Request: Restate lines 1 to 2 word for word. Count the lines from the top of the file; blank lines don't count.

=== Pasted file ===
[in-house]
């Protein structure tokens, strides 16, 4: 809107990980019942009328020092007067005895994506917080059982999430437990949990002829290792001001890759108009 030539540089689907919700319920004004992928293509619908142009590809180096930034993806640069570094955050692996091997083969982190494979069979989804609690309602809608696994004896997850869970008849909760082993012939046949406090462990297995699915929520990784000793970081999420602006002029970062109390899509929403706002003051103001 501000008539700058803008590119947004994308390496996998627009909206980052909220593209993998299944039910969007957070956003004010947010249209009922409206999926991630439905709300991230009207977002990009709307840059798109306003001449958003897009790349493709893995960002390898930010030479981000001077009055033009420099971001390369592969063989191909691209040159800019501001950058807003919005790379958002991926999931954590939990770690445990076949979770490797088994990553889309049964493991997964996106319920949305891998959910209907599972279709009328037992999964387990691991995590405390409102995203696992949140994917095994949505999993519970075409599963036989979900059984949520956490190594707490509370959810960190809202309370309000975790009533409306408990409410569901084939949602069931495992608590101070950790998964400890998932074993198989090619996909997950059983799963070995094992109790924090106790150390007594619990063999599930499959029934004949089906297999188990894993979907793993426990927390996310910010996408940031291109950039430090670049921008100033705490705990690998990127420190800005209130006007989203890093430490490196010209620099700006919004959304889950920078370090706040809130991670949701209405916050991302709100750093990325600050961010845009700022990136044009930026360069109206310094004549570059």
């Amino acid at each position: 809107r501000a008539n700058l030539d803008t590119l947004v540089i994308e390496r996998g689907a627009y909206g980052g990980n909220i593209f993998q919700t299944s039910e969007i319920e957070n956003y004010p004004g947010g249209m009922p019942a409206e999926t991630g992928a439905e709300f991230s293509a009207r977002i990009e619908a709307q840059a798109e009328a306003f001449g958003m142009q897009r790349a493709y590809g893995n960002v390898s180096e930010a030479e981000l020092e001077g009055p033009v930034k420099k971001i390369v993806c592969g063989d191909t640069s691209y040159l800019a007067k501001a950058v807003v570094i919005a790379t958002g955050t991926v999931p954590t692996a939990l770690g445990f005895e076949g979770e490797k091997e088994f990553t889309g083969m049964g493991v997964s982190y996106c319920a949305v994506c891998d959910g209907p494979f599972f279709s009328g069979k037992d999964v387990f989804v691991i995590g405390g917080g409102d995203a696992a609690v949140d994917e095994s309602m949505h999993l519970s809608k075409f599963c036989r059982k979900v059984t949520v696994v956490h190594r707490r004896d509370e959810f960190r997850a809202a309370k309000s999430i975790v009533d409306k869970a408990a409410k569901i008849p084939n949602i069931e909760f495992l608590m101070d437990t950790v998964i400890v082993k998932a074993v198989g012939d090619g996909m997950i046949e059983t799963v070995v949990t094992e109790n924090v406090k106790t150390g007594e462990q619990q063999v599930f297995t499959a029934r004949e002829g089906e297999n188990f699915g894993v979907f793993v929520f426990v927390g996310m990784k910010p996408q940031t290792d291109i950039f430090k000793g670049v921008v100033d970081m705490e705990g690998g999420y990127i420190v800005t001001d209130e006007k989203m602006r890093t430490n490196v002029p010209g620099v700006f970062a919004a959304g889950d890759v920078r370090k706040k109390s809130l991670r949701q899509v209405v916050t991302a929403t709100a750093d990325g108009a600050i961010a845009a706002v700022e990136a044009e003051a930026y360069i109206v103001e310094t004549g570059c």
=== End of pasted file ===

[in-house]
């Protein structure tokens, strides 16, 4: 809107990980019942009328020092007067005895994506917080059982999430437990949990002829290792001001890759108009 030539540089689907919700319920004004992928293509619908142009590809180096930034993806640069570094955050692996091997083969982190494979069979989804609690309602809608696994004896997850869970008849909760082993012939046949406090462990297995699915929520990784000793970081999420602006002029970062109390899509929403706002003051103001 501000008539700058803008590119947004994308390496996998627009909206980052909220593209993998299944039910969007957070956003004010947010249209009922409206999926991630439905709300991230009207977002990009709307840059798109306003001449958003897009790349493709893995960002390898930010030479981000001077009055033009420099971001390369592969063989191909691209040159800019501001950058807003919005790379958002991926999931954590939990770690445990076949979770490797088994990553889309049964493991997964996106319920949305891998959910209907599972279709009328037992999964387990691991995590405390409102995203696992949140994917095994949505999993519970075409599963036989979900059984949520956490190594707490509370959810960190809202309370309000975790009533409306408990409410569901084939949602069931495992608590101070950790998964400890998932074993198989090619996909997950059983799963070995094992109790924090106790150390007594619990063999599930499959029934004949089906297999188990894993979907793993426990927390996310910010996408940031291109950039430090670049921008100033705490705990690998990127420190800005209130006007989203890093430490490196010209620099700006919004959304889950920078370090706040809130991670949701209405916050991302709100750093990325600050961010845009700022990136044009930026360069109206310094004549570059």